I finally watched the DVD I bought on sale almost three years ago. This is why I prefer to rent movies – if I have a fixed deadline ahead I’ll make time to watch them rather than procrastinate and let the box collect dust. There are just way too many other distractions around. I’m glad I freed it from the plastic wrapping, because the movie was a blast. Like Oblivion, that other Tom Cruise sci-fi film from the recent years, Edge of Tomorrow steals from the best in the genre, but unlike Oblivion it feels genuinely like its own beast. And it’s heaps of fun.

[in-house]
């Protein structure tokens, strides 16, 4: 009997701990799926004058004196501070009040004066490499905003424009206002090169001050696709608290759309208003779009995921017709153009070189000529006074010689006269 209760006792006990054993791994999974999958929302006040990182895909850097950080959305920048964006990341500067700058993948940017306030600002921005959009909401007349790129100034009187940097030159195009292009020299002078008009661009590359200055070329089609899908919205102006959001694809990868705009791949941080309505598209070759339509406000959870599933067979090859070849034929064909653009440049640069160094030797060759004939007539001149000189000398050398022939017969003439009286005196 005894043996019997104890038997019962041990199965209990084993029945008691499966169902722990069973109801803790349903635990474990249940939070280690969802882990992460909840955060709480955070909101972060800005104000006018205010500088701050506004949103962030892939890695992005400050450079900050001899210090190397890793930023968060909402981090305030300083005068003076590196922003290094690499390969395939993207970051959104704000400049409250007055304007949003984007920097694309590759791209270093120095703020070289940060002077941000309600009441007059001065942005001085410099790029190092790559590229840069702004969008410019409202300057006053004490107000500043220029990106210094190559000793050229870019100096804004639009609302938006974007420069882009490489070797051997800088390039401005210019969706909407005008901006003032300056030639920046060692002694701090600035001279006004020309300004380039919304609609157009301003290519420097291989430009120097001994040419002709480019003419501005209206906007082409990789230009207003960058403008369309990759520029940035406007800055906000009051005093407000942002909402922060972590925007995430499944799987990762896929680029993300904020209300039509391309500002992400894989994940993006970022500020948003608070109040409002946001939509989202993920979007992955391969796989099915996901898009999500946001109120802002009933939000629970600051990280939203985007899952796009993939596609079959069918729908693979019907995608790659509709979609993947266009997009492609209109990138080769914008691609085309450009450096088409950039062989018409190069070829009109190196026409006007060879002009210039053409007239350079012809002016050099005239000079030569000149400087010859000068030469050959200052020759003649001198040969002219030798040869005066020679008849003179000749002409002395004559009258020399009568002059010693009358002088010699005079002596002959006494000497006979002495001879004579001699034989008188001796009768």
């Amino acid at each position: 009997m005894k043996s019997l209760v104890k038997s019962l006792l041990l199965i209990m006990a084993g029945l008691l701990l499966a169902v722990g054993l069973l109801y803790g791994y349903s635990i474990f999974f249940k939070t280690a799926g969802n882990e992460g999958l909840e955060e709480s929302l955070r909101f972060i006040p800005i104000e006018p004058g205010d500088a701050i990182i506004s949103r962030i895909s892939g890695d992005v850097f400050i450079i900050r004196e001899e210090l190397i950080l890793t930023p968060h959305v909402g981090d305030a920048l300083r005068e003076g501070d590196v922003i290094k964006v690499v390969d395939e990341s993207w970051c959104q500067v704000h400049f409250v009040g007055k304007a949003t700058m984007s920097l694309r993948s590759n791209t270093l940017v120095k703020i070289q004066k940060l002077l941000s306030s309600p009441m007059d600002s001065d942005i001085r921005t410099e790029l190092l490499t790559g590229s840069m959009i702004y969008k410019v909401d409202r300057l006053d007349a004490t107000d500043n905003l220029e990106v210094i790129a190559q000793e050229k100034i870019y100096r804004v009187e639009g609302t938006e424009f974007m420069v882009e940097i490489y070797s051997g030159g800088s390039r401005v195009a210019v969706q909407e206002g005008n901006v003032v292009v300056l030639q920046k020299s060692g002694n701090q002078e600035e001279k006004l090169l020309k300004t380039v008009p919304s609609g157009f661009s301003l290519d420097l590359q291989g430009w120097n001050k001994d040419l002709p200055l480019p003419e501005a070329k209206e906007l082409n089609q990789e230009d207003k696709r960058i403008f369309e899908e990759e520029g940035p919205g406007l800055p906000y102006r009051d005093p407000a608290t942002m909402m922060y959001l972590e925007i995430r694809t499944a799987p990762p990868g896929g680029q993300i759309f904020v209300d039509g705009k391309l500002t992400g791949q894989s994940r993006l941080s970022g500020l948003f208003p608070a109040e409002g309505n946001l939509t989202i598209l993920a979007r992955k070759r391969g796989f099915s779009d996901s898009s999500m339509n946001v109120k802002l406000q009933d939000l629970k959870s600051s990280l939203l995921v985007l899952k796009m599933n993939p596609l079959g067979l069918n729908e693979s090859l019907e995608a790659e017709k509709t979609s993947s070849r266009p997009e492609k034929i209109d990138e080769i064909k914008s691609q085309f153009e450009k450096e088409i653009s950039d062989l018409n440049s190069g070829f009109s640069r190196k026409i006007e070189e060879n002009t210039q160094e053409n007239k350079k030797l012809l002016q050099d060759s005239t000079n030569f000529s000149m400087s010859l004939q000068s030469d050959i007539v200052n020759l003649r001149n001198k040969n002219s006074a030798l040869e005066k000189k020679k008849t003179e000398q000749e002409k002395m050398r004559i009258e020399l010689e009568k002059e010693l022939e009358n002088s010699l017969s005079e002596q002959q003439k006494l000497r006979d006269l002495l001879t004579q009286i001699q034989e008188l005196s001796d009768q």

I’m feeling a strong sense of déjà vu since I’ve reviewed Paula Hawkins’ best-selling thriller barely a week ago. I thought that the book was pretty average, but I was curious to see the film and especially what Emily Blunt, who is one of my recent favourite actresses, would do with the main role. As I had expected, she was the only truly remarkable thing in this decent but workmanlike adaptation. She’s always been a compelling presence and here she brings layers and nuance to the character of Rachel, a sad lonely alcoholic whose life fell apart after her husband left her. The plot of the movie sticks closely to the book, with Rachel getting involved into the disappearance of a young woman who, in a rather Hitchcockian fashion, she’d witnessed kissing a strange man from the window of her everyday commuter train. The only radical change is the transatlantic shift of the setting from London to New York, which neither adds nor detracts from the story. It’s hard to see why it was done at all, other than making the film more attractive to the US audience.